The second, third and fourth floors contained the many classrooms and offices which were still being prepared for students and instructors. Willow didn't lead me in any detail through these areas yet, saying only that we would need more time than we had today and that I must meet Anne directly. The remaining floors were the rooms for the students and teachers as well as the family and servants. Though I was anxious to get to my own room and put my things away, I was even more eager to meet Anne and learn more about my job.
On the fourth floor, Willow approached a closed door on the end of the hall. As she got to within several feet of it, she began tip-toeing, as if to make as little noise as possible. She looked back at me and gestured for me to do the same. I humored her though I don't think we made any less noise given the creaking floor boards. Willow then leaned into the door, pressing her ear into the wood and listening for a few moments. She raised her hand as if to bang heavily on the door when her stealthy approach was suddenly ruined; the door abruptly opened inwards and Willow topped forward into a heap on the floor.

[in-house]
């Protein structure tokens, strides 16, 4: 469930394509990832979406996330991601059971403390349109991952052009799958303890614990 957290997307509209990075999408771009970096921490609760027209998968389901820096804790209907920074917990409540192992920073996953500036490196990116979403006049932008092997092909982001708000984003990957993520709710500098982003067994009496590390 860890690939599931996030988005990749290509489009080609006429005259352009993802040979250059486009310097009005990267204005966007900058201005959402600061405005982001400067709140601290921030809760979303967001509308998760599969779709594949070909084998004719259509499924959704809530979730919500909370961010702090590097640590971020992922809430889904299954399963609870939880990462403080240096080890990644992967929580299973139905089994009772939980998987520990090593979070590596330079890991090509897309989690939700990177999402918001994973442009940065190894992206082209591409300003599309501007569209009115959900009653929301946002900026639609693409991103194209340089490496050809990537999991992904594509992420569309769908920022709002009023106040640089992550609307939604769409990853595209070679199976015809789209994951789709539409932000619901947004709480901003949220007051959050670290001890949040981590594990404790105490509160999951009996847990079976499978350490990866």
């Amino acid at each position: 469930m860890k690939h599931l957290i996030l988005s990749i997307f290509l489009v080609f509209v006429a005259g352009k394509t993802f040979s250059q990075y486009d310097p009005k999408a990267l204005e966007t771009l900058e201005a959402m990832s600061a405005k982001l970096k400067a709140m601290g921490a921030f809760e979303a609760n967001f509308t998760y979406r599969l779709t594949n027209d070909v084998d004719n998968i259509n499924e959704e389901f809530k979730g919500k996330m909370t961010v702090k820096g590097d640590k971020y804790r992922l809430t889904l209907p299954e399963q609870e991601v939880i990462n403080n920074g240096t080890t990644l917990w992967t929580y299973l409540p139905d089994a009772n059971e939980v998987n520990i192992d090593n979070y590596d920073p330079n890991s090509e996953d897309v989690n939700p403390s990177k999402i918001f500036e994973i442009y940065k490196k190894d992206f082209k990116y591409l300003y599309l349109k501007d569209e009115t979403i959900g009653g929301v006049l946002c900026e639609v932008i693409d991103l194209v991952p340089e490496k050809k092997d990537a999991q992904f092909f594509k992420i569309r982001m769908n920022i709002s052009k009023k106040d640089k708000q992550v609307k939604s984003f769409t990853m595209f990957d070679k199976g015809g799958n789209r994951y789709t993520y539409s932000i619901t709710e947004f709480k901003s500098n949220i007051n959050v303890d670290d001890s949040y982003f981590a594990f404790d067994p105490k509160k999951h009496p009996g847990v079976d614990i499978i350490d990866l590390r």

"Damn it Anne, I swear your hearing is abnormal!" Willow's exclamation was muffled by the coat she was still wearing, now tangled about her head on the floor.
I glanced up, trying not to laugh, and saw a petite blonde woman standing triumphantly over Willow. She was dressed in an elegant walking dress, her hair in impeccable ringlets down past her shoulders. She had the regal bearing of a princess and the confident stance of a warrior; yet in a small and delicate package.
"Silly Willow! Get up so you can introduce me to our guest properly. Stop rolling around down there like an animal. And for god sakes, are you still wearing your coat and scarf?"
Anne then dragged Willow to her feet, unwrapped her from her scarf and took her coat off in one smooth motion. Upon seeing Willow, now uncovered, I couldn't help but gasp. Anne seemed annoyed, though not surprised, at Willow's appearance.
"Trousers again. Willow, you'll be the death of this family you know!"